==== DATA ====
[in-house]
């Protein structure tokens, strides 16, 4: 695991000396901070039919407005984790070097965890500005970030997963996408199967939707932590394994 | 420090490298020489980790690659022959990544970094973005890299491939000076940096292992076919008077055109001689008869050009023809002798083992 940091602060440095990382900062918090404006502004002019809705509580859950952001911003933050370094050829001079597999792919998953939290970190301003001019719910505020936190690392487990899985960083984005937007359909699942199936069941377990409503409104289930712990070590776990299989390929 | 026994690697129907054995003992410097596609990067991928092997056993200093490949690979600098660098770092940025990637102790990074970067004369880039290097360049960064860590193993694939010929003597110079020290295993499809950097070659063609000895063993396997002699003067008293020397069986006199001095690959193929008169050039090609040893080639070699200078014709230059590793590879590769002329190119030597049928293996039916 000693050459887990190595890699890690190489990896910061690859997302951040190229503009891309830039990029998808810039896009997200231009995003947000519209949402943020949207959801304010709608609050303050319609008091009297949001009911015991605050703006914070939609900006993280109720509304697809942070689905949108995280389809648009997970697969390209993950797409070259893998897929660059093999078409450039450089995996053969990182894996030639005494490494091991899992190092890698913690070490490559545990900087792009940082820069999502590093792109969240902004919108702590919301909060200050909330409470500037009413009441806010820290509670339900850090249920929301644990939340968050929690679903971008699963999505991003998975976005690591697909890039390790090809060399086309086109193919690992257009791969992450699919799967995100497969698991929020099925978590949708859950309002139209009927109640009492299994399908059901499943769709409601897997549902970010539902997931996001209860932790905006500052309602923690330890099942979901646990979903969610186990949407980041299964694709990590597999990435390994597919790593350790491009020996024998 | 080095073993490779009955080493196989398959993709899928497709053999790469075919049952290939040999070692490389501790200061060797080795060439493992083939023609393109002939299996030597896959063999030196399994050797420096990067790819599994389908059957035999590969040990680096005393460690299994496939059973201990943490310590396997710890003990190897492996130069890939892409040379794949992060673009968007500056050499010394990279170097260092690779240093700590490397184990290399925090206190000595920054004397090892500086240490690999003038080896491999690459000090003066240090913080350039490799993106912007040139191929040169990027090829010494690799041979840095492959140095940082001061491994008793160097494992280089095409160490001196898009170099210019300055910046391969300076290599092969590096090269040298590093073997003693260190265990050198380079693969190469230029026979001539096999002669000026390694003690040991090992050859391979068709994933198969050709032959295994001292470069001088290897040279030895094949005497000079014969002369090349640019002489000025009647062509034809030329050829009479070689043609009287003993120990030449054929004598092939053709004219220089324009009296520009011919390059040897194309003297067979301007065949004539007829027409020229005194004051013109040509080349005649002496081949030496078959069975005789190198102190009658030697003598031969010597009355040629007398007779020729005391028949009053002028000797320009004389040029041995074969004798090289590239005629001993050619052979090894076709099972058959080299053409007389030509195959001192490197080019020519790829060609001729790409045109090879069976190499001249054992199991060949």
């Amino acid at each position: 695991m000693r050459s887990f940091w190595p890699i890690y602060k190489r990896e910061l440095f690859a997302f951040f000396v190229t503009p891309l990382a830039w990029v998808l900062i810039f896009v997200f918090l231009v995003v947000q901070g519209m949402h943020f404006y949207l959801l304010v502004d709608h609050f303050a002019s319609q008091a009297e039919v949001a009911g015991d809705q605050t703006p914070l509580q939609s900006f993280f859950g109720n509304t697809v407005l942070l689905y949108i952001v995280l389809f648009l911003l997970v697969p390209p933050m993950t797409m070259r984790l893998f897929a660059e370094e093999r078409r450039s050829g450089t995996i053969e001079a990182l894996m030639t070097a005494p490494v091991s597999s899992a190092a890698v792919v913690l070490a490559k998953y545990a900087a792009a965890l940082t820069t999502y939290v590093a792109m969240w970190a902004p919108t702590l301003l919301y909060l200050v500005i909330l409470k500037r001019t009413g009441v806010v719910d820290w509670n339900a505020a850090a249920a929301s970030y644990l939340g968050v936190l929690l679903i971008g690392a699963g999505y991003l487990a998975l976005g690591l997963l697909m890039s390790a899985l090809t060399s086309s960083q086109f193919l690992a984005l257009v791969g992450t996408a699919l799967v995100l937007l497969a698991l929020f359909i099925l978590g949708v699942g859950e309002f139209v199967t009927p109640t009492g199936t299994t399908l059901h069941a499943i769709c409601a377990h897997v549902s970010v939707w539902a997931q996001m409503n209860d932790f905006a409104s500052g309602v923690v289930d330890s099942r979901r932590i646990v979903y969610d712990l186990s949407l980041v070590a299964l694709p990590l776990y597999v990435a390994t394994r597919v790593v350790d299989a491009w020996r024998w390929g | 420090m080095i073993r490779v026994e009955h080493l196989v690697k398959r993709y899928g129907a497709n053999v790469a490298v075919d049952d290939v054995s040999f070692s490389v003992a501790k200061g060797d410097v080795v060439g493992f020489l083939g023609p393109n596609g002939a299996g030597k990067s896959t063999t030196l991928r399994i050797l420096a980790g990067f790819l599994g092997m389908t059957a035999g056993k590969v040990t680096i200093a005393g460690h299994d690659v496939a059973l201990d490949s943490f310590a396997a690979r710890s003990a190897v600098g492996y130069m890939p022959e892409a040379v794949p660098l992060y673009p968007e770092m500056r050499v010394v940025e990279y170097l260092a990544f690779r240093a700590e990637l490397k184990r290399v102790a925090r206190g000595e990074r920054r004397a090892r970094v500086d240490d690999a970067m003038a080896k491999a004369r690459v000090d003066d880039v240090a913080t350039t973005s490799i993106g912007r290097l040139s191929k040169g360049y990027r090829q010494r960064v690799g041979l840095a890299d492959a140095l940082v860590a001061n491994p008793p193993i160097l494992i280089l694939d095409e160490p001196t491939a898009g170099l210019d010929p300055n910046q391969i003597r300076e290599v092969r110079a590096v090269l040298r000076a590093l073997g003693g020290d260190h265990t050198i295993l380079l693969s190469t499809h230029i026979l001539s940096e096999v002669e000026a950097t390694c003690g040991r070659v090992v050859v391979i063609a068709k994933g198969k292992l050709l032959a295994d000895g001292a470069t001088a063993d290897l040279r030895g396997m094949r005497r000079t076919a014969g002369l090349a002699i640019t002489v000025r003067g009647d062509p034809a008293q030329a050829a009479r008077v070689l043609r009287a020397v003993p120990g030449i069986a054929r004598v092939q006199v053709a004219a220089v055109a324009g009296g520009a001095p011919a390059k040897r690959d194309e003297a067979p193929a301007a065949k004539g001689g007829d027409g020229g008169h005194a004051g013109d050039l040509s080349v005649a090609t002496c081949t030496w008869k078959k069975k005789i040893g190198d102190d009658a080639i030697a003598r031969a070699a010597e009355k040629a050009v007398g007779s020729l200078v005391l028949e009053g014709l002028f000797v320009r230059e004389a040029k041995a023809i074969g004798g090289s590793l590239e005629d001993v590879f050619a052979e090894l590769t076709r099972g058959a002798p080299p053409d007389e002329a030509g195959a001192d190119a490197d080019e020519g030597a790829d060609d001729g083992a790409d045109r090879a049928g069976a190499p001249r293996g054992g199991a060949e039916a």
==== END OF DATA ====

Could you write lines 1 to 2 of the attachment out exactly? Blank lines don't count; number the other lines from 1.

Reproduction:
[in-house]
């Protein structure tokens, strides 16, 4: 695991000396901070039919407005984790070097965890500005970030997963996408199967939707932590394994 | 420090490298020489980790690659022959990544970094973005890299491939000076940096292992076919008077055109001689008869050009023809002798083992 940091602060440095990382900062918090404006502004002019809705509580859950952001911003933050370094050829001079597999792919998953939290970190301003001019719910505020936190690392487990899985960083984005937007359909699942199936069941377990409503409104289930712990070590776990299989390929 | 026994690697129907054995003992410097596609990067991928092997056993200093490949690979600098660098770092940025990637102790990074970067004369880039290097360049960064860590193993694939010929003597110079020290295993499809950097070659063609000895063993396997002699003067008293020397069986006199001095690959193929008169050039090609040893080639070699200078014709230059590793590879590769002329190119030597049928293996039916 000693050459887990190595890699890690190489990896910061690859997302951040190229503009891309830039990029998808810039896009997200231009995003947000519209949402943020949207959801304010709608609050303050319609008091009297949001009911015991605050703006914070939609900006993280109720509304697809942070689905949108995280389809648009997970697969390209993950797409070259893998897929660059093999078409450039450089995996053969990182894996030639005494490494091991899992190092890698913690070490490559545990900087792009940082820069999502590093792109969240902004919108702590919301909060200050909330409470500037009413009441806010820290509670339900850090249920929301644990939340968050929690679903971008699963999505991003998975976005690591697909890039390790090809060399086309086109193919690992257009791969992450699919799967995100497969698991929020099925978590949708859950309002139209009927109640009492299994399908059901499943769709409601897997549902970010539902997931996001209860932790905006500052309602923690330890099942979901646990979903969610186990949407980041299964694709990590597999990435390994597919790593350790491009020996024998 | 080095073993490779009955080493196989398959993709899928497709053999790469075919049952290939040999070692490389501790200061060797080795060439493992083939023609393109002939299996030597896959063999030196399994050797420096990067790819599994389908059957035999590969040990680096005393460690299994496939059973201990943490310590396997710890003990190897492996130069890939892409040379794949992060673009968007500056050499010394990279170097260092690779240093700590490397184990290399925090206190000595920054004397090892500086240490690999003038080896491999690459000090003066240090913080350039490799993106912007040139191929040169990027090829010494690799041979840095492959140095940082001061491994008793160097494992280089095409160490001196898009170099210019300055910046391969300076290599092969590096090269040298590093073997003693260190265990050198380079693969190469230029026979001539096999002669000026390694003690040991090992050859391979068709994933198969050709032959295994001292470069001088290897040279030895094949005497000079014969002369090349640019002489000025009647062509034809030329050829009479070689043609009287003993120990030449054929004598092939053709004219220089324009009296520009011919390059040897194309003297067979301007065949004539007829027409020229005194004051013109040509080349005649002496081949030496078959069975005789190198102190009658030697003598031969010597009355040629007398007779020729005391028949009053002028000797320009004389040029041995074969004798090289590239005629001993050619052979090894076709099972058959080299053409007389030509195959001192490197080019020519790829060609001729790409045109090879069976190499001249054992199991060949």